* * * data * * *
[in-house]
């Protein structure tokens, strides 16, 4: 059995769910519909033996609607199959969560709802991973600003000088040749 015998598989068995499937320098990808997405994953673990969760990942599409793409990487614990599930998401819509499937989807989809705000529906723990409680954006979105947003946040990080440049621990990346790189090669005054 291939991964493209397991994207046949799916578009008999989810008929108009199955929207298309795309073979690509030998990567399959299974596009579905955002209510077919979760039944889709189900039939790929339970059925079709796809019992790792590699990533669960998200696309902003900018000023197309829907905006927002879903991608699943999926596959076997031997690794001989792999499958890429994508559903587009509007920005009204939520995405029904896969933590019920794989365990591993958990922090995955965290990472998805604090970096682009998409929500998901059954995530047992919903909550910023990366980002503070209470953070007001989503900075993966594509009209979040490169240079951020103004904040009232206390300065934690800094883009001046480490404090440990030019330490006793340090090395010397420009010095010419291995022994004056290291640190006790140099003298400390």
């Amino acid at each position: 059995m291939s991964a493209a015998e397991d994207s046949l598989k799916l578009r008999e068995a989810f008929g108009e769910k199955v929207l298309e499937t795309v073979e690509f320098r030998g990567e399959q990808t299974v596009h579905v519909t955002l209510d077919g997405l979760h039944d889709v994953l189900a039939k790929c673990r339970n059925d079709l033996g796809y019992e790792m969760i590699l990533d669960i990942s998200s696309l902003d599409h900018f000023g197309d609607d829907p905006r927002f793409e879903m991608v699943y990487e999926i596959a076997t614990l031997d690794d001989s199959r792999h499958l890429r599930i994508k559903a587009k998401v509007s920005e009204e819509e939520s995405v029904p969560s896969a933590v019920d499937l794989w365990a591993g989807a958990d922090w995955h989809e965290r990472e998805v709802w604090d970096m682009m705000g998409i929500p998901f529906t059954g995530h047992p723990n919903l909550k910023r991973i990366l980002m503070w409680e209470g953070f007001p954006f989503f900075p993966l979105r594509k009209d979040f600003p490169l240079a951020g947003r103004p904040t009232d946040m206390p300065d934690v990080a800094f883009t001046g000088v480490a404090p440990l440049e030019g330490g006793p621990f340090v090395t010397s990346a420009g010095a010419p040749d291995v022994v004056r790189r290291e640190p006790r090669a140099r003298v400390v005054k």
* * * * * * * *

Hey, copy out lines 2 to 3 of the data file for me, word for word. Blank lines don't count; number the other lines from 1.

């Protein structure tokens, strides 16, 4: 059995769910519909033996609607199959969560709802991973600003000088040749 015998598989068995499937320098990808997405994953673990969760990942599409793409990487614990599930998401819509499937989807989809705000529906723990409680954006979105947003946040990080440049621990990346790189090669005054 291939991964493209397991994207046949799916578009008999989810008929108009199955929207298309795309073979690509030998990567399959299974596009579905955002209510077919979760039944889709189900039939790929339970059925079709796809019992790792590699990533669960998200696309902003900018000023197309829907905006927002879903991608699943999926596959076997031997690794001989792999499958890429994508559903587009509007920005009204939520995405029904896969933590019920794989365990591993958990922090995955965290990472998805604090970096682009998409929500998901059954995530047992919903909550910023990366980002503070209470953070007001989503900075993966594509009209979040490169240079951020103004904040009232206390300065934690800094883009001046480490404090440990030019330490006793340090090395010397420009010095010419291995022994004056290291640190006790140099003298400390």
């Amino acid at each position: 059995m291939s991964a493209a015998e397991d994207s046949l598989k799916l578009r008999e068995a989810f008929g108009e769910k199955v929207l298309e499937t795309v073979e690509f320098r030998g990567e399959q990808t299974v596009h579905v519909t955002l209510d077919g997405l979760h039944d889709v994953l189900a039939k790929c673990r339970n059925d079709l033996g796809y019992e790792m969760i590699l990533d669960i990942s998200s696309l902003d599409h900018f000023g197309d609607d829907p905006r927002f793409e879903m991608v699943y990487e999926i596959a076997t614990l031997d690794d001989s199959r792999h499958l890429r599930i994508k559903a587009k998401v509007s920005e009204e819509e939520s995405v029904p969560s896969a933590v019920d499937l794989w365990a591993g989807a958990d922090w995955h989809e965290r990472e998805v709802w604090d970096m682009m705000g998409i929500p998901f529906t059954g995530h047992p723990n919903l909550k910023r991973i990366l980002m503070w409680e209470g953070f007001p954006f989503f900075p993966l979105r594509k009209d979040f600003p490169l240079a951020g947003r103004p904040t009232d946040m206390p300065d934690v990080a800094f883009t001046g000088v480490a404090p440990l440049e030019g330490g006793p621990f340090v090395t010397s990346a420009g010095a010419p040749d291995v022994v004056r790189r290291e640190p006790r090669a140099r003298v400390v005054k």